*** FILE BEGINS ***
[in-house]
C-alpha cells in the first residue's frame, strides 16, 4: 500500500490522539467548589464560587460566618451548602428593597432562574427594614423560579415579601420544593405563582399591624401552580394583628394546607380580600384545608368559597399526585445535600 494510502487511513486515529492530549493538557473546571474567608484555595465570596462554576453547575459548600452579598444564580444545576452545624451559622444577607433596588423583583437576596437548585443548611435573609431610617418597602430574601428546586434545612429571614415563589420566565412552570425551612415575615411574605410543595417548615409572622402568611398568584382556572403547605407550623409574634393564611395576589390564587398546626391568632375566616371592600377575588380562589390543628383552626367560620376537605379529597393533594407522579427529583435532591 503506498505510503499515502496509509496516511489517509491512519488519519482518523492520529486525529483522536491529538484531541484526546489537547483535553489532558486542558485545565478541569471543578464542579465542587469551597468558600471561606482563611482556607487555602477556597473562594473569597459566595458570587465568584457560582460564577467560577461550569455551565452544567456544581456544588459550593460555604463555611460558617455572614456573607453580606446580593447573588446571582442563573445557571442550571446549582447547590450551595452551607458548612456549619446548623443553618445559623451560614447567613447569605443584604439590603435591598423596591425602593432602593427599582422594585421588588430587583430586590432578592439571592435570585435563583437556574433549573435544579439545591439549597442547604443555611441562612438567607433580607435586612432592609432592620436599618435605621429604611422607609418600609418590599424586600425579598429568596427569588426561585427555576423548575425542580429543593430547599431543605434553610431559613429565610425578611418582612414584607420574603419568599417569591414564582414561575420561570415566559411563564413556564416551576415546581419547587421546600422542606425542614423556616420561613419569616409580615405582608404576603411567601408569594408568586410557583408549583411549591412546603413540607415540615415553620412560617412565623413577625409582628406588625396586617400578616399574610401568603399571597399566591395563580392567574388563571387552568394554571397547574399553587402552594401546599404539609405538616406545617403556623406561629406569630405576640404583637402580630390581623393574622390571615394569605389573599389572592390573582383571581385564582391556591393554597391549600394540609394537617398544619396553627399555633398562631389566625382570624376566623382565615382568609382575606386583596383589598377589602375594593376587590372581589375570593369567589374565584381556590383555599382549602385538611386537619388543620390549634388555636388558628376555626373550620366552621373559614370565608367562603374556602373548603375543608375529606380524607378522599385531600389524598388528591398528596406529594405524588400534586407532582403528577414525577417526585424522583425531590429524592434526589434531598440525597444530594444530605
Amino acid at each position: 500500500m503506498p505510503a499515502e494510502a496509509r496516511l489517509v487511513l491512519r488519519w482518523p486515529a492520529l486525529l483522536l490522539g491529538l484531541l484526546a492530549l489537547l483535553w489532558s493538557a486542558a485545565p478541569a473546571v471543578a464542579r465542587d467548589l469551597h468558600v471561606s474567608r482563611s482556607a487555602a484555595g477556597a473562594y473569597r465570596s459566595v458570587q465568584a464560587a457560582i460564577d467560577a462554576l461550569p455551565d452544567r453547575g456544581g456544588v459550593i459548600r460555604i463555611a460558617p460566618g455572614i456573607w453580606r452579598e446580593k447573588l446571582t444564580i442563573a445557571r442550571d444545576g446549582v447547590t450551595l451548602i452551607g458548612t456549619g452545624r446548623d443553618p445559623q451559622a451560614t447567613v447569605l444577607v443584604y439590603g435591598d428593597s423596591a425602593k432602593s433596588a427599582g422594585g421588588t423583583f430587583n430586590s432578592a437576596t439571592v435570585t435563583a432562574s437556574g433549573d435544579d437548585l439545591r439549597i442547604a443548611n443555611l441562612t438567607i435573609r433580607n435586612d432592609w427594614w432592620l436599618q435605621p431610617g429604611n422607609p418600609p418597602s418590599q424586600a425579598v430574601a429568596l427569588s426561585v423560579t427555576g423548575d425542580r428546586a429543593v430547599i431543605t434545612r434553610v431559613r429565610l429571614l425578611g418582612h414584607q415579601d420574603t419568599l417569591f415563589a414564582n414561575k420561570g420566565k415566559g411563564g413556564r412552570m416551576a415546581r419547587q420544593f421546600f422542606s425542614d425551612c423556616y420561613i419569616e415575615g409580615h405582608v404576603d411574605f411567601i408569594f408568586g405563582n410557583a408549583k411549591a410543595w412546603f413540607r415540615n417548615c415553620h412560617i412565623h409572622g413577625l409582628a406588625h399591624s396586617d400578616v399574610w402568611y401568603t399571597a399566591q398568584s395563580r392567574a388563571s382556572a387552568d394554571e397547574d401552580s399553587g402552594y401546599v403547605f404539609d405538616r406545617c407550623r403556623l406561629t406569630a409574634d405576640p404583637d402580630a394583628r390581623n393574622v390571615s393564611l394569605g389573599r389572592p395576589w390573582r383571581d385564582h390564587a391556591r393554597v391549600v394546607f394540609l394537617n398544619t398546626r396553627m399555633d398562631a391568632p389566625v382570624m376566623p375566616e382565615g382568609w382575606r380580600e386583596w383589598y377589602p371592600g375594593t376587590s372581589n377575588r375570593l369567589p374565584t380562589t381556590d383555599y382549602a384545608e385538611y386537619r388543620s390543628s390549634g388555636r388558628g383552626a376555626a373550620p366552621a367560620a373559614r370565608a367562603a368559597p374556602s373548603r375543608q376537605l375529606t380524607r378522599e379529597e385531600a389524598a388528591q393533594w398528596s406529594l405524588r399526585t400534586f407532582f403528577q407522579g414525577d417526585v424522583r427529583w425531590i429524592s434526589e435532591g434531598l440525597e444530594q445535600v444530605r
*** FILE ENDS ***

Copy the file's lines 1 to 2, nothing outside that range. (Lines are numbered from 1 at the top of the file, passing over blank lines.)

[in-house]
C-alpha cells in the first residue's frame, strides 16, 4: 500500500490522539467548589464560587460566618451548602428593597432562574427594614423560579415579601420544593405563582399591624401552580394583628394546607380580600384545608368559597399526585445535600 494510502487511513486515529492530549493538557473546571474567608484555595465570596462554576453547575459548600452579598444564580444545576452545624451559622444577607433596588423583583437576596437548585443548611435573609431610617418597602430574601428546586434545612429571614415563589420566565412552570425551612415575615411574605410543595417548615409572622402568611398568584382556572403547605407550623409574634393564611395576589390564587398546626391568632375566616371592600377575588380562589390543628383552626367560620376537605379529597393533594407522579427529583435532591 503506498505510503499515502496509509496516511489517509491512519488519519482518523492520529486525529483522536491529538484531541484526546489537547483535553489532558486542558485545565478541569471543578464542579465542587469551597468558600471561606482563611482556607487555602477556597473562594473569597459566595458570587465568584457560582460564577467560577461550569455551565452544567456544581456544588459550593460555604463555611460558617455572614456573607453580606446580593447573588446571582442563573445557571442550571446549582447547590450551595452551607458548612456549619446548623443553618445559623451560614447567613447569605443584604439590603435591598423596591425602593432602593427599582422594585421588588430587583430586590432578592439571592435570585435563583437556574433549573435544579439545591439549597442547604443555611441562612438567607433580607435586612432592609432592620436599618435605621429604611422607609418600609418590599424586600425579598429568596427569588426561585427555576423548575425542580429543593430547599431543605434553610431559613429565610425578611418582612414584607420574603419568599417569591414564582414561575420561570415566559411563564413556564416551576415546581419547587421546600422542606425542614423556616420561613419569616409580615405582608404576603411567601408569594408568586410557583408549583411549591412546603413540607415540615415553620412560617412565623413577625409582628406588625396586617400578616399574610401568603399571597399566591395563580392567574388563571387552568394554571397547574399553587402552594401546599404539609405538616406545617403556623406561629406569630405576640404583637402580630390581623393574622390571615394569605389573599389572592390573582383571581385564582391556591393554597391549600394540609394537617398544619396553627399555633398562631389566625382570624376566623382565615382568609382575606386583596383589598377589602375594593376587590372581589375570593369567589374565584381556590383555599382549602385538611386537619388543620390549634388555636388558628376555626373550620366552621373559614370565608367562603374556602373548603375543608375529606380524607378522599385531600389524598388528591398528596406529594405524588400534586407532582403528577414525577417526585424522583425531590429524592434526589434531598440525597444530594444530605